Like all college organizations hosting events, Hoot promised an ample amount of delicious finger foods. On the morning of the swap, we gathered in the kitchen of one of the dormitories and made finger sandwiches — all while gabbing about studying abroad in London and Goyard bags. We also baked cookies, and a member of Green Umbrella brought peanut butter sandwiches! CU Couture also brought in homemade chocolate pretzels, which I demolished within two hours. Our school’s chapter of FeelGood, a nonprofit student organization that offers wholesome organic grilled cheese sandwiches in exchange for small cash donations to end world hunger, was also there to satiate the hunger of our energetic swappers! You don’t need to be fussy with your food — make it quick, and make it tasty. Just make sure there’s enough for everyone.

* Publicize well.
We went crazy with the advertising. We sent out the event details to all of the campus organizations’ mailing lists that listed weekly events in their newsletter, asked campus blogs and publications to post our event, made a Facebook Event and invited all of our friends, constantly flier-ed the campus whenever we were walking to class, and sent out text messages to all of our friends. Did it annoy them? Maybe. Probably. But for all of the people who didn’t come, we had plenty who did — including faculty members!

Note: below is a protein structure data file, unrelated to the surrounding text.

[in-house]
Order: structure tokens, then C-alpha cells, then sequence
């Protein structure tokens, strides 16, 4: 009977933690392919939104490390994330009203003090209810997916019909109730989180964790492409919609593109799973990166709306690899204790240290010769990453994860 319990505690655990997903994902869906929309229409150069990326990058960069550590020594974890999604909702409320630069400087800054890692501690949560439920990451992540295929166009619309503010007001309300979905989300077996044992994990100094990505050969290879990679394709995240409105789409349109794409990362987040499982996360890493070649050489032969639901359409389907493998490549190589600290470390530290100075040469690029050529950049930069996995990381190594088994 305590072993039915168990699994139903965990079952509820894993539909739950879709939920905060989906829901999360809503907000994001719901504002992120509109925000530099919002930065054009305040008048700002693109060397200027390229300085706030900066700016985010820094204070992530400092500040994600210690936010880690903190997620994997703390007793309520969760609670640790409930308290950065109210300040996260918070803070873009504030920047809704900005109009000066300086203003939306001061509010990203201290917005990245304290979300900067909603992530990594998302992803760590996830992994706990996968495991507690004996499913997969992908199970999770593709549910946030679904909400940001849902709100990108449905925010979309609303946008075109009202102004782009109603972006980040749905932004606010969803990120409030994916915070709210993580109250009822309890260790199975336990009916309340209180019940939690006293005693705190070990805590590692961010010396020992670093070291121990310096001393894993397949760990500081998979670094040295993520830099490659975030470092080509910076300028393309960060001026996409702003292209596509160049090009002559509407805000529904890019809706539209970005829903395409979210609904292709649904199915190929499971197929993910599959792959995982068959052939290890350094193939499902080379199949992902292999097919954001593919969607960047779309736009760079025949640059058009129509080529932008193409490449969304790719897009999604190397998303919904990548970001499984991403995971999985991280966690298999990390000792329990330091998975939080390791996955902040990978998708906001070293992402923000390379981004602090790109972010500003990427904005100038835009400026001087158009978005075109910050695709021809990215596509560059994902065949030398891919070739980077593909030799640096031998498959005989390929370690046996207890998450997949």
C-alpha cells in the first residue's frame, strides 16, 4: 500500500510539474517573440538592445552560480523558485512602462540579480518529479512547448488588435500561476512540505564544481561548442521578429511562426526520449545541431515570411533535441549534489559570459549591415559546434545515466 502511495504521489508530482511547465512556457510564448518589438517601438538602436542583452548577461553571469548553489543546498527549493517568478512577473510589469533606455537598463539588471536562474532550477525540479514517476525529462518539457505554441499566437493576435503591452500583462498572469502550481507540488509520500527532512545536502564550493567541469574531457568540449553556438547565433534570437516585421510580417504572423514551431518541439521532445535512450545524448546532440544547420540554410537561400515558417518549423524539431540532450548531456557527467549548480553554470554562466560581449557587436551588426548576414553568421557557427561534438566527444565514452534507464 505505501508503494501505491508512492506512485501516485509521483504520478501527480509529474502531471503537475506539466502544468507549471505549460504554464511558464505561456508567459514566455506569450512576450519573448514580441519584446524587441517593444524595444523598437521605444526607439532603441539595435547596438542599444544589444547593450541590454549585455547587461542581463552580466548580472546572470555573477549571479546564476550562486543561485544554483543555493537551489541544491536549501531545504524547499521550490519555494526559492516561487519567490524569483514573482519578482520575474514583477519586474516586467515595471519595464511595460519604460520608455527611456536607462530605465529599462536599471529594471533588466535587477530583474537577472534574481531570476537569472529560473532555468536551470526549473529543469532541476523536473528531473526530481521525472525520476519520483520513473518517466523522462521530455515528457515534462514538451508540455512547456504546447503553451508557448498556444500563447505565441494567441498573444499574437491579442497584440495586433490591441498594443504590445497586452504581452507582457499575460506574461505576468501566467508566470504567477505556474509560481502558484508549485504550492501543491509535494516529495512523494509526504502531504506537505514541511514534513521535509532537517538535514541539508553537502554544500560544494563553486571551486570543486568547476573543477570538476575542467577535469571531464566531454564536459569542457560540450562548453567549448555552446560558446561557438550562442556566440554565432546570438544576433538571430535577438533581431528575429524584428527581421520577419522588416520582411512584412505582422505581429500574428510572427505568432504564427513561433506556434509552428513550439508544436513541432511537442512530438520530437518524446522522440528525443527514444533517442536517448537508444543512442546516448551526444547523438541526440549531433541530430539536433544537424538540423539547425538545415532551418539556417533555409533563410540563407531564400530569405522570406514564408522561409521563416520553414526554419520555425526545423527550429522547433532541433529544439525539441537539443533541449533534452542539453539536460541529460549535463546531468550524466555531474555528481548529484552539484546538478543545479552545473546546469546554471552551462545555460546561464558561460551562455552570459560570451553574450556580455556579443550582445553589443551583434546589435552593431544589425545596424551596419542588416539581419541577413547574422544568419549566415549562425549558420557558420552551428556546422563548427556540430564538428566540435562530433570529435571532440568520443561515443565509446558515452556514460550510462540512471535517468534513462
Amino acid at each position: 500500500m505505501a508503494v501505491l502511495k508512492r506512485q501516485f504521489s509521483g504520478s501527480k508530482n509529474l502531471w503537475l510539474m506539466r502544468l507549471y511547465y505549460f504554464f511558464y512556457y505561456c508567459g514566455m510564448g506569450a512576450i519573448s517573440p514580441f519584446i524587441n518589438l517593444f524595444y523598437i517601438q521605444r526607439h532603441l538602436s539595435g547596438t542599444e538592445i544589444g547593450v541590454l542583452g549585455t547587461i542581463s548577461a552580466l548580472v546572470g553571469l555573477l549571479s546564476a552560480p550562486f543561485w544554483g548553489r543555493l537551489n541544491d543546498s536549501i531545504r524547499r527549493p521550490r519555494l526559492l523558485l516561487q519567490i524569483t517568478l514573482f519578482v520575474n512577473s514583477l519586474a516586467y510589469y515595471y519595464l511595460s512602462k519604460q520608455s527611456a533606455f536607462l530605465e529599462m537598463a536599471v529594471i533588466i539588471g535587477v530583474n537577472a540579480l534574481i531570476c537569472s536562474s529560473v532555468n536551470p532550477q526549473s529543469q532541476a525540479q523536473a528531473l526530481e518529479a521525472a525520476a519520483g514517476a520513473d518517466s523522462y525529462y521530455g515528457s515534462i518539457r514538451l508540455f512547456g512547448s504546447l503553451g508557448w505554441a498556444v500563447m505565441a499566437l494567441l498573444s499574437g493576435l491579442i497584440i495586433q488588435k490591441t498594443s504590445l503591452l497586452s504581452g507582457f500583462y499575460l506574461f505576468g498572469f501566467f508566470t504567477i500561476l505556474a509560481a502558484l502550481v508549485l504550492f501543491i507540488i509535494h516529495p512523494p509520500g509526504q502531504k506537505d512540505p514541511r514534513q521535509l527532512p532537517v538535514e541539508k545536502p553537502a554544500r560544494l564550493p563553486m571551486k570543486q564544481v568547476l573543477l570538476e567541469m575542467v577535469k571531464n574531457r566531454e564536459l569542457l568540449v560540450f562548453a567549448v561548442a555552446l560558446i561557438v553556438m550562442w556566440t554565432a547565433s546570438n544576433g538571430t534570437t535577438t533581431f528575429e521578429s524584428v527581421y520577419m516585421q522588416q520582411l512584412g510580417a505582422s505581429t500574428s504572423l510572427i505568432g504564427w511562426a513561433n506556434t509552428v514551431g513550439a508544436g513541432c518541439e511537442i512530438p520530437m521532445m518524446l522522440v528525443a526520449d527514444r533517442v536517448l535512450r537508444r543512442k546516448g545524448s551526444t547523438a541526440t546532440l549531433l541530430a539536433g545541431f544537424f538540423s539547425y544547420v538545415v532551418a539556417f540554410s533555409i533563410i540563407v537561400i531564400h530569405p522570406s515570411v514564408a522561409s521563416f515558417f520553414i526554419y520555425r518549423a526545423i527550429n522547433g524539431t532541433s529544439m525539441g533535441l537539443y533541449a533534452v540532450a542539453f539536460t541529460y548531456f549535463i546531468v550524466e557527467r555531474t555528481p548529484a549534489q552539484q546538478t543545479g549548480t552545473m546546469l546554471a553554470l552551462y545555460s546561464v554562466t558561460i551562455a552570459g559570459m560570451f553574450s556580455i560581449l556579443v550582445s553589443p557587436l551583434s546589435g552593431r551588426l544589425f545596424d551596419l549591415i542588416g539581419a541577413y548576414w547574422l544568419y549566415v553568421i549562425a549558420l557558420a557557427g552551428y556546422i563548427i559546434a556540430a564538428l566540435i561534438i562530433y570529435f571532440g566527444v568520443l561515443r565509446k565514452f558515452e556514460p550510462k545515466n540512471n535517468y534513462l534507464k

Clothing swap photo
Photo Credit: Anna Cooperberg Gonzalez

* Set up with mirrors, a variety of tables, chairs, and clothing racks.
Luckily for us, our facilities department lets us borrow clothing racks, tables, and chairs for free. While we hung up dresses and shirts on the clothes hangers, skirts and pants were placed on the tables. One of the members of CU Couture brought a mirror, which is a necessity when the bathroom is too far away.

* Play upbeat music.
One of my friends brought her iPod and speakers, and we blasted some of her self-proclaimed hipster music. Everyone loved it and it filled out any potential awkward silences with equally awkward dance moves.

* Have a trade system for swapping clothes.
In our swap, we gave out one ticket for every piece of clothing that was brought in. We checked the number of tickets before each swapper left in order to ensure that he or she did not take more clothes than he or she brought in

Raffle Prizes
Photo Credit: Anna Cooperberg Gonzalez

* Host giveaways and raffle prize drawings.